Peter Sikora is an aviation researcher, historian and writer who specialises in the history of the Polish Air Force between 1918 and 1946. Peter kindly content checked the biography information for Piotr Łaguna on our Home and About pages.
- from Amazon
They came to fight for freedom and their country, they came to fight Germans. Men of the Polish Air Force, who had escaped first to France and then to Britain, to fly alongside the Royal Air Force just as Fighter Command faced its greatest challenge the Battle of Britain. Many of the Polish airmen joined existing RAF squadrons. The Poles also formed their own squadrons, but only four became operational during the Battle of Britain: Nos. 300 and 301, were bomber squadrons, with another two, Nos. 302 and 303, being fighter squadrons.
Flying Hawker Hurricanes, both 302 and 303 squadrons were active by the middle of August 1940, just when they were most needed, at the height of the Battle of Britain, with Fighter Command stretched to its limit. The Polish squadrons, battle-hardened from their encounters with the Luftwaffe during the invasion of Poland and Battle of France, soon made their mark. In particular, 303 Squadron become the highest-scoring unit of Fighter Command. In total, 145 Polish pilots, the largest non-British contingent in Fighter Command at the time, fought in the Battle of Britain.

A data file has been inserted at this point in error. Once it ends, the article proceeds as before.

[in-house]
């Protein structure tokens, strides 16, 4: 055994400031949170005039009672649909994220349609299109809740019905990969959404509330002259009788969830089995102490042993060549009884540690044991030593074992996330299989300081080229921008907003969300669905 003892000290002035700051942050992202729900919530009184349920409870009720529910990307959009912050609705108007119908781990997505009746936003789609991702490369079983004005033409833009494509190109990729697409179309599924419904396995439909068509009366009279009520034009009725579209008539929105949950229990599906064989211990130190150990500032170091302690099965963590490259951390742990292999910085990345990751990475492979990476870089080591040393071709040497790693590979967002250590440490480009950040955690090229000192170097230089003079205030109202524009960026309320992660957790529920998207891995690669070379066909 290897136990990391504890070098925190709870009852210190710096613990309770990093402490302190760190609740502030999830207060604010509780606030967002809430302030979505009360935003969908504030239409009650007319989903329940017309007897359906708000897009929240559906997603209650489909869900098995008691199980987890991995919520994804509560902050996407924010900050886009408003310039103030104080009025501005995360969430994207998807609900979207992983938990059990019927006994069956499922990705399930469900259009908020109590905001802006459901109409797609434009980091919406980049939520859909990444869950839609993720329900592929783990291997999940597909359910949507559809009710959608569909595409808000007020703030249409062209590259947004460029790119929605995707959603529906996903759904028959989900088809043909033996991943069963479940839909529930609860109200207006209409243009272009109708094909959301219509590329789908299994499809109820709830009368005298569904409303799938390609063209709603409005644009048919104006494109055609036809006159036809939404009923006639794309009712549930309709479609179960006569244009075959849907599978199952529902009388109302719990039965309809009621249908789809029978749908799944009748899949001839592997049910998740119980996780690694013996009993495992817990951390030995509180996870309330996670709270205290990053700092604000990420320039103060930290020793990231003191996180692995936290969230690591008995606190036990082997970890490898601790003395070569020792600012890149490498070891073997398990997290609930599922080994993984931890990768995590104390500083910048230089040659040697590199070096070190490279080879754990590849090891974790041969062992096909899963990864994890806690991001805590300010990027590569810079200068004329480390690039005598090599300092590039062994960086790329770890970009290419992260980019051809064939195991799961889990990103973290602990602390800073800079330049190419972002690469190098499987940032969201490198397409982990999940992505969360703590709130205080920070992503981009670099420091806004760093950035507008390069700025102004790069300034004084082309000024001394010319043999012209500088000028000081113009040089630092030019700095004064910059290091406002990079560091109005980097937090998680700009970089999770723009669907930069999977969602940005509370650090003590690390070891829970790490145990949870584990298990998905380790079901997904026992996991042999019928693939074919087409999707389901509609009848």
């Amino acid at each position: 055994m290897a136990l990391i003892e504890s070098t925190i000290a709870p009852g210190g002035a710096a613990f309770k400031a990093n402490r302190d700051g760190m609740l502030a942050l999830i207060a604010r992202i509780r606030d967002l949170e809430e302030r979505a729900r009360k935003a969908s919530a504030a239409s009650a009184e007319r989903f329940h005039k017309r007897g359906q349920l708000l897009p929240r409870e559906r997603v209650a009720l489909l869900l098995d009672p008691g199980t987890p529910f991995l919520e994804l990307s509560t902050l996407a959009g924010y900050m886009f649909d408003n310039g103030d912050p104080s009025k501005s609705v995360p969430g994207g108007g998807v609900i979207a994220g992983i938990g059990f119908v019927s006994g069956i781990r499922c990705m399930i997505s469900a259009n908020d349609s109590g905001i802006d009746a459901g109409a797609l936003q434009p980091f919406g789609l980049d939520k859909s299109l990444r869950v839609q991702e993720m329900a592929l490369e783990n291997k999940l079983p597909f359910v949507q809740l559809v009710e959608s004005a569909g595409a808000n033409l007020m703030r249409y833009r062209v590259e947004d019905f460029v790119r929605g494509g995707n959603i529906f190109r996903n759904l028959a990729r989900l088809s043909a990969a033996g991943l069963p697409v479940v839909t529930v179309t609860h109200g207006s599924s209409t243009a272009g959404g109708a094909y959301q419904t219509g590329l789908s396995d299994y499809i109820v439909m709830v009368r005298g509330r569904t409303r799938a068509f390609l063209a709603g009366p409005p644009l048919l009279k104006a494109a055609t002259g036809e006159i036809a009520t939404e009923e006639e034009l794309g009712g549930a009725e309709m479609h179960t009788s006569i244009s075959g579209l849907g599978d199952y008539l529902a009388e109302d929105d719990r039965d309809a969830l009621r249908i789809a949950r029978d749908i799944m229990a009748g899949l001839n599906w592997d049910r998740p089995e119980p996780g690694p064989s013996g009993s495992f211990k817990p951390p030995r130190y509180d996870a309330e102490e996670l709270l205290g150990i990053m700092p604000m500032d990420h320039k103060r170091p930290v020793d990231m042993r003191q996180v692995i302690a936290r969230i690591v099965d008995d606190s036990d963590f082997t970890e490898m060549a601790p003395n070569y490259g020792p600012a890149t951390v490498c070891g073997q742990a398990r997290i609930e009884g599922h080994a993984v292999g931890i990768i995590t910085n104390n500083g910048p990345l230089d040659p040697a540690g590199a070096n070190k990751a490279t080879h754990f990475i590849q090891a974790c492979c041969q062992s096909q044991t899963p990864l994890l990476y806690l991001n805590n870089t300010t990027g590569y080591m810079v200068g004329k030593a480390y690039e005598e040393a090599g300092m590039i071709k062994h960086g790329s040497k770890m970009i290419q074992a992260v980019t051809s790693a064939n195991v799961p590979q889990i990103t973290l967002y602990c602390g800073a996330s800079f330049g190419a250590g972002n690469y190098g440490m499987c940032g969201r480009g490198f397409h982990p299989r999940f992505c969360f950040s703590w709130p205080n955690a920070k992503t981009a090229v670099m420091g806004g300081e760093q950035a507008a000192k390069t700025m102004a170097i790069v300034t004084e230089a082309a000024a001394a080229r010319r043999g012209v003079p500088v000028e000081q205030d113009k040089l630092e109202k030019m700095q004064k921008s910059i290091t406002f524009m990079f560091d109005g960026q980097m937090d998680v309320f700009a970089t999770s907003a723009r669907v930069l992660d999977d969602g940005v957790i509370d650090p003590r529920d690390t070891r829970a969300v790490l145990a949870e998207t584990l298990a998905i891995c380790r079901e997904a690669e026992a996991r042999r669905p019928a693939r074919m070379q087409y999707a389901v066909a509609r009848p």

While Winston Churchill praised the contribution of the Few, the pilots of many nationalities who had defended Britain, Air Chief Marshal Sir Hugh Dowding was more specific: Had it not been for the magnificent material contributed by the Polish squadrons and their unsurpassed gallantry, I hesitate to say that the outcome of the Battle would have been the same.